Bhante considered a library as an important social service to the community and he once said: “To start a Buddhist library in Singapore is better than to start ten temples”. This is not because he does not believe in the benefits of having temples but because he considers education to have “long-term benefits and to be more useful for people to lead a meaningful and purposeful life”. Moreover, Bhante maintains that “knowledge can be passed down from one generation to another. In the long run, education contributes towards fostering a caring and sharing society with less social ills.”

Venerable Bellanwila Dhammaratana, or more affectionately addressed as Bhante, is the founding and pivotal figure of the Buddhist Library (BL). He gave up a ready-made life of an abbot in the well-established Bellanwila Temple located near Colombo in Sri Lanka, to pursue his vision of creating in Singapore ‘a door to learning’ for the benefit of humanity.

In 1981, Bhante founded the Buddhist Research Society (BRS) and established the first dedicated Buddhist book service in Singapore. In 2004, Bhante was appointed the Chief Sangha Nayaka of Singapore by Kotte Sri Kalyani Samagri Dhama Maha Sangha Sabha.

Bhante’s Background

Bhante was born in Sri Lanka and received his Buddhist ordination at the age of 13. In 1973, Bhante left Sri Lanka for Dhammaduta activities (i.e. to make available the Buddha’s teachings) in Singapore at the invitation of Venerable M. Mahavihara. He is the senior pupil of the late Venerable Bellanwila Sri Somaratana Nayaka Thera. He, a student of Vidyalankara Pirivena, is a graduate of Vidyalankara University.

After graduation, Bhante served as the Deputy Principal and Principal at two prestigious seats of learning, Sunethradevi Pirivena and Paramadhamma Chetiya Pirivena, respectively. In 2003, Bhante obtained his Master of Philosophy Degree from the University of Kelaniya, Sri Lanka. In 1999, Bhante founded a meditation retreat centre, the Paramita Meditation Centre, located at Kadugannawa, Sri Lanka, with the assistance of Buddhist devotees from Singapore. Bhante is concurrently the present chief incumbent of Bellanwila Rajamaha, a well-established Buddhist temple located close to Colombo in Sri Lanka.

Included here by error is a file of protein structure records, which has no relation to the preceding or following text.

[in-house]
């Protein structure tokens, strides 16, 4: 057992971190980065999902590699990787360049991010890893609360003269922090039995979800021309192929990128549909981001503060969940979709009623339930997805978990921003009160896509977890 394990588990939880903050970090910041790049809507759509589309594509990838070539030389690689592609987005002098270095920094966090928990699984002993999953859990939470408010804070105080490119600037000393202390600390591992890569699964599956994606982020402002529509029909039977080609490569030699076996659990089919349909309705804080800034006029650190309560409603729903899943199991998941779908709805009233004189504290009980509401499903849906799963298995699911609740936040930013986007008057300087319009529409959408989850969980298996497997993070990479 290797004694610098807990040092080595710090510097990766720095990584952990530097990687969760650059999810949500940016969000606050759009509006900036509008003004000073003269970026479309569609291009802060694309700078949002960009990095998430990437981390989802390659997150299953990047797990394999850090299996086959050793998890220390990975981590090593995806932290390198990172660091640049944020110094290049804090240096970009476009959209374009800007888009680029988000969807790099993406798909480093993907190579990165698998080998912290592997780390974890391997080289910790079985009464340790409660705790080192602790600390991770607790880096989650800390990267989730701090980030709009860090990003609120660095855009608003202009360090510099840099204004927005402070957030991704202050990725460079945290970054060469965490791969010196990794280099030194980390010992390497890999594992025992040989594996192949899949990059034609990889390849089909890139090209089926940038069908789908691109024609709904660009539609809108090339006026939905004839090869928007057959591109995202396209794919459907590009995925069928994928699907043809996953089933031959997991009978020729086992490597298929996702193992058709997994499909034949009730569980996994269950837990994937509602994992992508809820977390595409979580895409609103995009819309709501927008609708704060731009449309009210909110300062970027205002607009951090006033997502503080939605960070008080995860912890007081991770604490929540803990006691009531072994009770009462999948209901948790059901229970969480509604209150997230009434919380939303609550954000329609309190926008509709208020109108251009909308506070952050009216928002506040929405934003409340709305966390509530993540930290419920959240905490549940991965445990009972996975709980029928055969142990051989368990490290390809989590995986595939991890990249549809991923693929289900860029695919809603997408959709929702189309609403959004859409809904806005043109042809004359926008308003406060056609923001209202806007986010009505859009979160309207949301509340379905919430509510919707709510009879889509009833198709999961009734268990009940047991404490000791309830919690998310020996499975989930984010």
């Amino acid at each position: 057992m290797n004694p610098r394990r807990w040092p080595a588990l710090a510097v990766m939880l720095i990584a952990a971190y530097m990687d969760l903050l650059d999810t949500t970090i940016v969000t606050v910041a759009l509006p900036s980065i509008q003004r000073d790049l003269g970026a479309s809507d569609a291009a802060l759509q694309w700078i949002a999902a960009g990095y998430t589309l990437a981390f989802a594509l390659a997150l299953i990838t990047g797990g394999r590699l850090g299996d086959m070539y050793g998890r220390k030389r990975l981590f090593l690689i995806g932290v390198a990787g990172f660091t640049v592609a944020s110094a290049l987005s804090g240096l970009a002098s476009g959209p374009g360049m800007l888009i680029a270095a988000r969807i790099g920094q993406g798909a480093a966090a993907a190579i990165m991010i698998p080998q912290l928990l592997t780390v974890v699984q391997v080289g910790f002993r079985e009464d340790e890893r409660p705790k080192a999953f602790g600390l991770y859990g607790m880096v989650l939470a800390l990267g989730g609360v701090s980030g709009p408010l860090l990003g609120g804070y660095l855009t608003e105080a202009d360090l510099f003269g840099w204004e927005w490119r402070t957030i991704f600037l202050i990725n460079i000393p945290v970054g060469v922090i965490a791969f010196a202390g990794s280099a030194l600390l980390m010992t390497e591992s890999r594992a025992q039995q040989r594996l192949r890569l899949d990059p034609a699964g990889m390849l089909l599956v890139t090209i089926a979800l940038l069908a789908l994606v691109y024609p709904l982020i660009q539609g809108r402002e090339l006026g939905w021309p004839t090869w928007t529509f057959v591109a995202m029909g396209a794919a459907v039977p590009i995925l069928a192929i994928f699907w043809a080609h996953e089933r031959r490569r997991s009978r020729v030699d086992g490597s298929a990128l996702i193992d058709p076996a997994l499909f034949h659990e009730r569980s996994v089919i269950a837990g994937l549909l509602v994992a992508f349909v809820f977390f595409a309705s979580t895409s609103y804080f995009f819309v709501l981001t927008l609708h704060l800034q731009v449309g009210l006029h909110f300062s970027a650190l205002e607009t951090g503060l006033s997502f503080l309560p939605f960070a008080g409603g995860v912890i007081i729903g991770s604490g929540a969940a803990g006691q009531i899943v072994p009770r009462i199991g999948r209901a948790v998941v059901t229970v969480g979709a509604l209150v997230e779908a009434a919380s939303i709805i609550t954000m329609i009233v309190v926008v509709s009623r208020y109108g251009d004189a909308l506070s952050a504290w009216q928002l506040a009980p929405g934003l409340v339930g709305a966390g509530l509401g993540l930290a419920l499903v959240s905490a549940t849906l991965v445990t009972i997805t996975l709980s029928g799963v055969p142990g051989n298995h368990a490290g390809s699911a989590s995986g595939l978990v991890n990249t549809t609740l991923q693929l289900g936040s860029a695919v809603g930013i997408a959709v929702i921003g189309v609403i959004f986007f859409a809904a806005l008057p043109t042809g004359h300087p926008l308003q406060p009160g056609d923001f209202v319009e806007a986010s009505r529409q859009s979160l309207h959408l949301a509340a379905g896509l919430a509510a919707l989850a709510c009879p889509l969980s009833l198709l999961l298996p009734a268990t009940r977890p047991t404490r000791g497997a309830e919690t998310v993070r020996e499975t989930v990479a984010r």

Most, if not all Buddhists in Singapore, would have come across the Buddhist Library, at some point in their pursuit of the teachings of the Buddha. the Buddhist Library, founded in 1982… is the first public Buddhist book service in Singapore. Its non sectarian approach in encouraging the study of Buddhism has brought together many devoted Buddhists from different traditions.”
– Venerable Shi Ming Yi

Bhante’s Vision for the Library

Bhante chose Buddhist education as his ‘vocation in life’ and forged a path few would venture to take. A man of vision, determination and courage, in 1978, Bhante started his Buddhist education service in Singapore in a garage at 85A Marine Parade Road.

Bhante shares his inspiration on starting the BL with this note: “Nostalgic reflections take me down memory lane stretching back to the early 80s, to the time when we started the Buddhist Library in a small rented unit in Tanjong Katong Shopping Centre located at East Coast Road, Singapore in July 1984. […] With a vision for the future, we started, on a modest scale, to build a library of Buddhist literature covering all three major schools of Buddhism – Theravada, Mahayana and Vajrayana. We made this the nucleus and around it we built various affiliated activities to promote the learning and practice of the noble teachings of the Buddha.” His vision is that one day the BL would earn international recognition as “a Buddhist centre of excellence”.

Bhante considered a library as an important social service to the community and he once said: “To start a Buddhist library in Singapore is better than to start ten temples”. This is not because he does not believe in the benefits of having temples but because he considers education to have “long-term benefits and to be more useful for people to lead a meaningful and purposeful life”. Moreover, Bhante maintains that “knowledge can be passed down from one generation to another. In the long run, education contributes towards fostering a caring and sharing society with less social ills.” Indeed, the BL has accomplished its vision of promoting the learning and practice of Buddhism.